Monday, August 08, 2011
The Ledge…When Beliefs Kill
Gavin is a smooth talking hotel manager who begins to covet Shana, the lovely wife of his fundamentalist Christian neighbour, Joe. Of course, coincidence plays a huge role in the story because Shana walks into Gavin’s hotel to look for a part time job to pay for her college education. After she gets the job, Shana and her husband invite Gavin and his gay flat mate for dinner and it is at that point that we establish the religious beliefs of each party. The fanatically fundamentalist Joe has turned to Christianity, we will get to know later on, following a personal tragedy and after “finding God”, he proceeded to save Shana who was a drug addict and makes her his second wife.
One couldn’t blame Christian fundamentalists if they objected to the brilliant portrayal of Patrick Wilson’s Joe Harris. We all have a set of clichés linked to these new age churches and the film follows them to the letter.
People get attracted to these churches frequently after a huge change in their lives occurs, generally a tragic one, and they often become more judgmental and less opened to those who do not follow their faith. The desire to convert anybody they can get hold of, especially people in vulnerable situations, seems to be beyond their control and that too comes out in The Ledge when Joe who has just only met Gavin and his gay roommate calls homosexuality an abomination which the church can “sort out.” Matthew Chapman the director is balanced in his judgment of the atheist Gavin and the fundamentalist Joe and despite the fact that Gavin is of course warmer, funnier and more loving to Shana, Chapman never fails to acknowledge that Joe under his rigid and cold behaviour, is a man who deeply loves his wife and will stop at nothing to keep her. Shana herself describes him as a “good man” who devotes a large part of his time providing comfort to the ill.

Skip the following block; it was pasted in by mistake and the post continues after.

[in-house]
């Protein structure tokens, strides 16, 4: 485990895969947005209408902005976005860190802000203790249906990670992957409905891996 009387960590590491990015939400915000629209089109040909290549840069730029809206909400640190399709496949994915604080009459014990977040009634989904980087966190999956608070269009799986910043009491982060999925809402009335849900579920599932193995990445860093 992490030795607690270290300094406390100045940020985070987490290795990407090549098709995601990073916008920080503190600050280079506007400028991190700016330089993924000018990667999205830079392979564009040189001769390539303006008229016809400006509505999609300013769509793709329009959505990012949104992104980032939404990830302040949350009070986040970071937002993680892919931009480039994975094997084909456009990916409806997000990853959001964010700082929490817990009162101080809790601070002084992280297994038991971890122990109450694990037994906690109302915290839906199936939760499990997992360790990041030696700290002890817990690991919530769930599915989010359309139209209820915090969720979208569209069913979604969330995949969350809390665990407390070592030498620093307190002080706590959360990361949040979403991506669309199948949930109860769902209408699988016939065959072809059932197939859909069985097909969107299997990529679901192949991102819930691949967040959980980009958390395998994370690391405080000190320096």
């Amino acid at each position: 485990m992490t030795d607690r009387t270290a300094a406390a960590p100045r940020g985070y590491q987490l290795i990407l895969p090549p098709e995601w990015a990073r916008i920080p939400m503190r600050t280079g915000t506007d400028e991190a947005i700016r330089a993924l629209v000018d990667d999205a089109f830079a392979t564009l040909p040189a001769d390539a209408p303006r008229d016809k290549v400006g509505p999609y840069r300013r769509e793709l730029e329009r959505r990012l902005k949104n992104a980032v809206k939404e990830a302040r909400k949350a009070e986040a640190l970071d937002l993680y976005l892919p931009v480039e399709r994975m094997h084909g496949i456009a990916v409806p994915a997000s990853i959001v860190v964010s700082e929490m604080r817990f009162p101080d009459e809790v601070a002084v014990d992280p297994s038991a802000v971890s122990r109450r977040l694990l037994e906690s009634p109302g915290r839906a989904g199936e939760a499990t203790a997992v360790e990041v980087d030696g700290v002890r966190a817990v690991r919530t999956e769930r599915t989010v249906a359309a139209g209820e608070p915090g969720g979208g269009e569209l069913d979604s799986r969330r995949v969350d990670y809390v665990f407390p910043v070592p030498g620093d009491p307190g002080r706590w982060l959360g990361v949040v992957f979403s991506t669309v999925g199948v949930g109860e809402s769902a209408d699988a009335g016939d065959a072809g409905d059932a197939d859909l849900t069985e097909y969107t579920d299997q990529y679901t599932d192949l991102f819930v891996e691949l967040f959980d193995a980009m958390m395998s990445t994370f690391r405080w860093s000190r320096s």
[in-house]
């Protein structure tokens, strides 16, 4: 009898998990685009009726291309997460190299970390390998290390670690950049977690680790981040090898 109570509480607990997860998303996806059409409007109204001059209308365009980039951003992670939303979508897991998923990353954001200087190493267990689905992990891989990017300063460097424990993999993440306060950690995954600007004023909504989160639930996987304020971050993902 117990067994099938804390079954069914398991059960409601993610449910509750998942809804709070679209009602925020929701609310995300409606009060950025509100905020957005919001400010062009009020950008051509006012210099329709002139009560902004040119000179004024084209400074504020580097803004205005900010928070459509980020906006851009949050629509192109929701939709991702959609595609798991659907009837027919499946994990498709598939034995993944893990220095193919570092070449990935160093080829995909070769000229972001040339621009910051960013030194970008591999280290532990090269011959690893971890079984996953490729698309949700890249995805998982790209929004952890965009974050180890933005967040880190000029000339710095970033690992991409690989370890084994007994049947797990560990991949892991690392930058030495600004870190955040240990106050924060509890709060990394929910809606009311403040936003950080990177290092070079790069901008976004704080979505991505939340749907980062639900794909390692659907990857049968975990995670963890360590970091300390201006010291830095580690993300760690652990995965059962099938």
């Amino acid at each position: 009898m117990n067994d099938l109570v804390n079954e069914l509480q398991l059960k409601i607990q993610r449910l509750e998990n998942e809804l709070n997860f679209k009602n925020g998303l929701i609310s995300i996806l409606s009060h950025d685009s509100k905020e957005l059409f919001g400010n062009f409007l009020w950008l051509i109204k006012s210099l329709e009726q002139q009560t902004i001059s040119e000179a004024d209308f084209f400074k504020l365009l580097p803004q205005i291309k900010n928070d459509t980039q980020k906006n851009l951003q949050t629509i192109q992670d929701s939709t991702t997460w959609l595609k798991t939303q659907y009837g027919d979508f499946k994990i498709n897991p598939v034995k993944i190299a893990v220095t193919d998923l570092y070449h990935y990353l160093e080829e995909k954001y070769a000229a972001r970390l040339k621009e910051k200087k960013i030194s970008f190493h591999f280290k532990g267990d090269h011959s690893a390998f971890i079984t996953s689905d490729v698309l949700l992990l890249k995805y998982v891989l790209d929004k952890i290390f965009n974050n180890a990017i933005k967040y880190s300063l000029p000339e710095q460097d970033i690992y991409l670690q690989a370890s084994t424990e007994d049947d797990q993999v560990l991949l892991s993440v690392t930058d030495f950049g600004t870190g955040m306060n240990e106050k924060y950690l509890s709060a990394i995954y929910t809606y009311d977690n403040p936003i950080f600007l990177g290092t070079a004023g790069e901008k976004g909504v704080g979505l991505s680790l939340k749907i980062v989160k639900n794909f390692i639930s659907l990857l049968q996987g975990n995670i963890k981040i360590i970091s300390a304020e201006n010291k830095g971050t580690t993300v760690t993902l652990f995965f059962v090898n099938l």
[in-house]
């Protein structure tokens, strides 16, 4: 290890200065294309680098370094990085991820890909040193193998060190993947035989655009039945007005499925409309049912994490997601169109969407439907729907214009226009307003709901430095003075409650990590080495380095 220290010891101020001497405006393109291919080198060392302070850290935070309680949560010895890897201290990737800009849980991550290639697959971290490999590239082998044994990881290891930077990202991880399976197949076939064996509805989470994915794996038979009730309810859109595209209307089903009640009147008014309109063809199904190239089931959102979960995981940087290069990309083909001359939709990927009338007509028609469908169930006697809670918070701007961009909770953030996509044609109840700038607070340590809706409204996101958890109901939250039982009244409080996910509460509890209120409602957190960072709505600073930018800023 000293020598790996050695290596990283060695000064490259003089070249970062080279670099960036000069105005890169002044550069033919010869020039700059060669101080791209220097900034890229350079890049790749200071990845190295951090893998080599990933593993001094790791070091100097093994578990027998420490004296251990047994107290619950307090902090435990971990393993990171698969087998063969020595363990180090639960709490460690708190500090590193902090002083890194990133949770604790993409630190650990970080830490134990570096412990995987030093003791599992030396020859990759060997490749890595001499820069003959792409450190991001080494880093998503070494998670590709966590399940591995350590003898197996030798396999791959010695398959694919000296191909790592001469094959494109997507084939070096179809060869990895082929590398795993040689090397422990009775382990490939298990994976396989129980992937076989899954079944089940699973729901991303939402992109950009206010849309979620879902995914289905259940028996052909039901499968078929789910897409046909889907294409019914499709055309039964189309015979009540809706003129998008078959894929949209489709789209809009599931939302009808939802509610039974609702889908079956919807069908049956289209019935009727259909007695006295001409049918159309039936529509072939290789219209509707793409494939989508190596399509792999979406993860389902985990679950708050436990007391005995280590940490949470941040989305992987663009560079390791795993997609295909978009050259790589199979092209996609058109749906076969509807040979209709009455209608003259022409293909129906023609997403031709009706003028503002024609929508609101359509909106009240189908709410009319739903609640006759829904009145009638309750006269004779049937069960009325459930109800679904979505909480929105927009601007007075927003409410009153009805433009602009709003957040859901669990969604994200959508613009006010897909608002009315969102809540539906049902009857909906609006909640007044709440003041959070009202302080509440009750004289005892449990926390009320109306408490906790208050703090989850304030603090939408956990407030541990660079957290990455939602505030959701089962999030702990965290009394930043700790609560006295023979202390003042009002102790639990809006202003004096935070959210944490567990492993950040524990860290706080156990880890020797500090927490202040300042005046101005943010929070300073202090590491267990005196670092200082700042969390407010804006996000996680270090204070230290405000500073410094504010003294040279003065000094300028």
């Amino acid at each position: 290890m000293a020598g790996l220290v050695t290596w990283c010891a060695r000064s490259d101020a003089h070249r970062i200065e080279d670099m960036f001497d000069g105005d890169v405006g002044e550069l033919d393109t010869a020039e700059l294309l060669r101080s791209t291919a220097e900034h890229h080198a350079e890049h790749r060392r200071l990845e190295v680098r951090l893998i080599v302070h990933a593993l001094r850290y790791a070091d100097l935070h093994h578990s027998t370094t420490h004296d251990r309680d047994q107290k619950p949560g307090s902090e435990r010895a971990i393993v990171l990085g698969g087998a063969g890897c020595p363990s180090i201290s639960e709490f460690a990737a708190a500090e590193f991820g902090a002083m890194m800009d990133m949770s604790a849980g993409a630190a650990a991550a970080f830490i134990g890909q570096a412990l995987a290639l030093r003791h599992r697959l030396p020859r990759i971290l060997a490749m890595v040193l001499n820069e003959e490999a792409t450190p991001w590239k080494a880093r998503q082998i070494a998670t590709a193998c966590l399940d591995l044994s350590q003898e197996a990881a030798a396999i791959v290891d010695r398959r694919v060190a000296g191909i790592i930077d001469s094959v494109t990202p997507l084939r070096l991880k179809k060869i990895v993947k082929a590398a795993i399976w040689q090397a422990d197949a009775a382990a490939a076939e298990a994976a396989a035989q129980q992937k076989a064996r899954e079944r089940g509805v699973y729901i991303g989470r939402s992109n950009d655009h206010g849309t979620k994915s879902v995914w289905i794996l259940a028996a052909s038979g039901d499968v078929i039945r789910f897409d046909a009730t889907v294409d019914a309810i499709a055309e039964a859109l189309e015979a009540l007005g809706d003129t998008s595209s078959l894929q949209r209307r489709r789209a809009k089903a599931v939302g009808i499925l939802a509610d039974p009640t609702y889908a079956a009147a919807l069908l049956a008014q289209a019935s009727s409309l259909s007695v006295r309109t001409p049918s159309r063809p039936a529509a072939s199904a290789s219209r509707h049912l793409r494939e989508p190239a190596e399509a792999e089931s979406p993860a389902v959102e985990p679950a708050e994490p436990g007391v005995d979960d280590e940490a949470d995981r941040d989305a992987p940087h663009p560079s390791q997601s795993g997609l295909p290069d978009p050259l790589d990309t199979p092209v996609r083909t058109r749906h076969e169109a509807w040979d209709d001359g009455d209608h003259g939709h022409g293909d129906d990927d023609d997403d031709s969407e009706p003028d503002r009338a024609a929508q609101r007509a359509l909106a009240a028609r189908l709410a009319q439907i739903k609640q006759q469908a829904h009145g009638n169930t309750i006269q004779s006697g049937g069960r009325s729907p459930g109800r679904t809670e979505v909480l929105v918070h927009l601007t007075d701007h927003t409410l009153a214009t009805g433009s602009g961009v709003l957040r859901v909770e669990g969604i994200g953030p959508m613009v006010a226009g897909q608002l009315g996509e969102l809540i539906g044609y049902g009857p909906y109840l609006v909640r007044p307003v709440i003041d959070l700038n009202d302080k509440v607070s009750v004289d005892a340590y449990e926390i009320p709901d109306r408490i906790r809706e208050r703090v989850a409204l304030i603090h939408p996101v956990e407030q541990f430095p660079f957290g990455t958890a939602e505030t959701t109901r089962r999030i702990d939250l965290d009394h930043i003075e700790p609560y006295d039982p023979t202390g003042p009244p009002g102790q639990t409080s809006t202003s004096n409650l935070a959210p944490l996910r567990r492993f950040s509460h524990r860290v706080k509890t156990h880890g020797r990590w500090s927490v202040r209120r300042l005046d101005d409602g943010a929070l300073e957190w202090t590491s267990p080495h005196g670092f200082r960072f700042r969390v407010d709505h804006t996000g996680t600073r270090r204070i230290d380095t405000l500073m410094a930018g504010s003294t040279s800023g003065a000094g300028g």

In one sequence, Joe invites Gavin for dinner to openly discuss their views and quite naturally the discussion becomes heated as none of them want to back down and consider the viewpoint of the other.
On a technical basis, the film lacks polish and its style resembles a TV movie of the 80’s.
But on the whole, this is a film which could be watched in a group with the aim of generating discussion about religion, atheism and just one’s inability to listen to another person’s viewpoint, which is often the cause of so many conflicts.
The Ledge is far from being a masterpiece but at least it makes you think, a rare result with the films produced these days.